Tuesday, 9 April 2013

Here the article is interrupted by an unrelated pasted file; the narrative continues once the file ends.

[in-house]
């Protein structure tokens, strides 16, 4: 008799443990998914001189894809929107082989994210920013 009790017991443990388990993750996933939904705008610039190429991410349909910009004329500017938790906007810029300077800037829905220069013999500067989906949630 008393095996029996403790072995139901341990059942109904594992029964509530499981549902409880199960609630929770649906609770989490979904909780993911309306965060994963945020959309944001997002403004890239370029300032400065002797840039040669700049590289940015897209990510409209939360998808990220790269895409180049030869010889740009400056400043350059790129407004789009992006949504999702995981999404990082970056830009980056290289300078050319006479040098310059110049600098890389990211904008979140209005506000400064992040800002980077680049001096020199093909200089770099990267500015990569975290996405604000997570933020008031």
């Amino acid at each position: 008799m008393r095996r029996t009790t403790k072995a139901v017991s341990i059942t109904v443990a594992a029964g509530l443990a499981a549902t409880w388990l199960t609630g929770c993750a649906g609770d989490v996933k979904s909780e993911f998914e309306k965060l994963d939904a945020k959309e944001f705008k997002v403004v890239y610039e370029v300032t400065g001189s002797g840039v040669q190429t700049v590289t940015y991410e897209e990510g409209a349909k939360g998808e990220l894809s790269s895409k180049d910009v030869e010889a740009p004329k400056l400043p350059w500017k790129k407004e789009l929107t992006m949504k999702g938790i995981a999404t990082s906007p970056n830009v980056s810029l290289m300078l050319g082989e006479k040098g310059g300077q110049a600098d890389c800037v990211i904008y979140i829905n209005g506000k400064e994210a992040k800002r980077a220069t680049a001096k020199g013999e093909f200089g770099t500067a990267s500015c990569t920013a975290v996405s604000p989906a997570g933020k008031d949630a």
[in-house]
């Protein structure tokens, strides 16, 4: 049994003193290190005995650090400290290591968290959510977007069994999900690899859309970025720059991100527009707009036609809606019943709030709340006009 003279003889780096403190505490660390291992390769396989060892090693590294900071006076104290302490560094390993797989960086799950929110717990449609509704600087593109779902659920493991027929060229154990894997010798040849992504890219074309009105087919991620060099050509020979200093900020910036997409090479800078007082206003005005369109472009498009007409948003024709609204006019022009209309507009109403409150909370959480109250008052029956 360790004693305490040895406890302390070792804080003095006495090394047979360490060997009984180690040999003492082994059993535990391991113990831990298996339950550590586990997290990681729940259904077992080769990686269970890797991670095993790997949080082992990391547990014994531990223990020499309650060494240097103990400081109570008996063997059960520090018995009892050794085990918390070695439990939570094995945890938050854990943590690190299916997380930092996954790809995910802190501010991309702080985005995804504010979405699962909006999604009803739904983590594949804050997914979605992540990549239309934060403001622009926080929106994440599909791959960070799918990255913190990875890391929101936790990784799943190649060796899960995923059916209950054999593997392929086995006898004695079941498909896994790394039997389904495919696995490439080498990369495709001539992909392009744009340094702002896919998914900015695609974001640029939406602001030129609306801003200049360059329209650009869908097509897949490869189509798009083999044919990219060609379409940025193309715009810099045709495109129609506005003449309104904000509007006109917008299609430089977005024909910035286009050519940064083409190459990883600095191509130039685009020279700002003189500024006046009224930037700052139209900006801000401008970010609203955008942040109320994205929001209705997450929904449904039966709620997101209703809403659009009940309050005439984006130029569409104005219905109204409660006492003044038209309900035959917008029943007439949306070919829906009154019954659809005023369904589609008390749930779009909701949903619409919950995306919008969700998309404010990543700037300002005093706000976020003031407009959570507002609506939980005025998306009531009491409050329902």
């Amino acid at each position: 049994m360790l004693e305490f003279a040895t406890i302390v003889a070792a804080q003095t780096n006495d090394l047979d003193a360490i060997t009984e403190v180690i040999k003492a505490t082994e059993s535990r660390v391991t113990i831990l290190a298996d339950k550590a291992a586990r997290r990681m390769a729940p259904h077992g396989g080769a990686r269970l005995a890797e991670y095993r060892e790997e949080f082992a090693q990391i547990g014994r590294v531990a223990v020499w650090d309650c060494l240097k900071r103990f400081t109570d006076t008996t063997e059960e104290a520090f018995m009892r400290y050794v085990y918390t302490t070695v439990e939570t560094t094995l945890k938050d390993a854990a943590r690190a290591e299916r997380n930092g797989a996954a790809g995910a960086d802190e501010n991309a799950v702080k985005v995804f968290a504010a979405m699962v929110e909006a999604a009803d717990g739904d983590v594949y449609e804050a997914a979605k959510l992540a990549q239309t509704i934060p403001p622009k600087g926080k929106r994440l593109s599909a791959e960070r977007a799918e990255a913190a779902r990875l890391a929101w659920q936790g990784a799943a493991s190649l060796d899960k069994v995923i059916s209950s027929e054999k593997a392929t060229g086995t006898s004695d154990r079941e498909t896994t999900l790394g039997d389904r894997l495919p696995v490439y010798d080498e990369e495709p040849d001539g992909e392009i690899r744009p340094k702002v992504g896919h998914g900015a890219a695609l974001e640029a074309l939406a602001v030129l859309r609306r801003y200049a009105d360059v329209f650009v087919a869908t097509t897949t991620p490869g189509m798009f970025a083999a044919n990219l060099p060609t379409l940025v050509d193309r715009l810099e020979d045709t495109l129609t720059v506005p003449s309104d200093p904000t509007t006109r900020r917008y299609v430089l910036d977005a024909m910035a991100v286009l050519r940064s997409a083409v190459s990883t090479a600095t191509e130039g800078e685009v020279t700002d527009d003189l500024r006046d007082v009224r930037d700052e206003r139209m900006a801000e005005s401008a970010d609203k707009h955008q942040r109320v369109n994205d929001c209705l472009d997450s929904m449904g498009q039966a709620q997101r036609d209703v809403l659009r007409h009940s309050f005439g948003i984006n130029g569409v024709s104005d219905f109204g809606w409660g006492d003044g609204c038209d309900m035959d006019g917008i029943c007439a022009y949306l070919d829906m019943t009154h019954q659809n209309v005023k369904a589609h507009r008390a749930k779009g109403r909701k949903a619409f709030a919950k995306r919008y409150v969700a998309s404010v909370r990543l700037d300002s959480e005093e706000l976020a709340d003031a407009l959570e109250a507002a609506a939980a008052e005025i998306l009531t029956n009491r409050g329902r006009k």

So, I’ve been getting a lot of questions on the hackintosh subject & people have been asking me “what is a hackintosh?” Well for those of you who don’t know, a hackintosh is a non-apple-certified machine which will run Mac OS X operating system. So this operating system can be Snow Leopard, Lion, Mountain Lion and the trick to getting these to run on YOUR machine is to have the compatible hardware. I say “hardware” however not all hardware has to be compatible, mac operating systems will work with any hard drive or SSD & also any RAM sticks that (of course) have to fit and work with your motherboard. The case of your desktop machine obviously doesn’t affect the operating system or functionality; just make sure all your parts fit inside. Also the heat sink or water cooler for your CPU will not matter. As for the things which MUST be compatible, you need to have a compatible Processor, A compatible motherboard and Graphics card. The majority of you probably have your graphics card built in with your motherboard unless you’ve bought a separate one, these on-board graphics cards will sometimes work so make sure you find out the Specs of your machine before getting ready to install a Mac Operating system onto it. Now the one thing mac operating systems will not agree with is AMD processors, this is a strictly Intel only type of thing. If you have an Intel processor then you may have an Intel On-board Graphics card which is perfectly fine, the newer versions of these on board graphics cards such as “Intel HD 3000, Intel HD 4000 & Intel HD 5000” will work fine with mac operating system. However if, like me, you have an Intel HD 2000 graphics or even Intel HD 1000, this will not work for you so you will have to buy a separate COMPATIBLE graphics card from the net for around $70-150. I bought one which was $95 and it works great. So, to conclude, if your graphics card that you already have is not compatible, it doesn’t mean replacing your whole PC or motherboard, just purchase a graphics card & add it on, there’s a tutorial for that on my channel. Next subject is the motherboard, if your motherboard is not a Gigabyte motherboard then there’s a good chance it won’t be compatible. I have a Foxconn motherboard and had to purchase a new gigabyte motherboard for around $100. If you already have a gigabyte motherboard then that’s great! Check online to see if your specific model is compatible. There’s a list of compatible motherboards on tonymacx86’s web page which I’ll have in a link in the description. So they’re a few changes you can make to your current PC in order to make it compatible for a Mac operating system. However there is another road to go down, you can BUILD your own PC from scratch, this will ensure all your hardware is compatible but this may also not be very cost effective. If you’re looking to build a PC check my other video on PC builds and all the parts you’ll need and how to fit them together. Of course though, you’ll need to make sure all the parts you buy for your build are compatible with the mac operating system so again, check tonymacx86’s web page in the description to see custom builds. I do plan to make a custom build myself to show you all but I just don’t have the funding for that right now and can’t afford the parts, if you’re willing to help that’d be awesome and I’d make a video thanking anyone who donates any money or parts for my build. With all that said and done, I hope I haven’t confused you too much and as always, thanks for reading.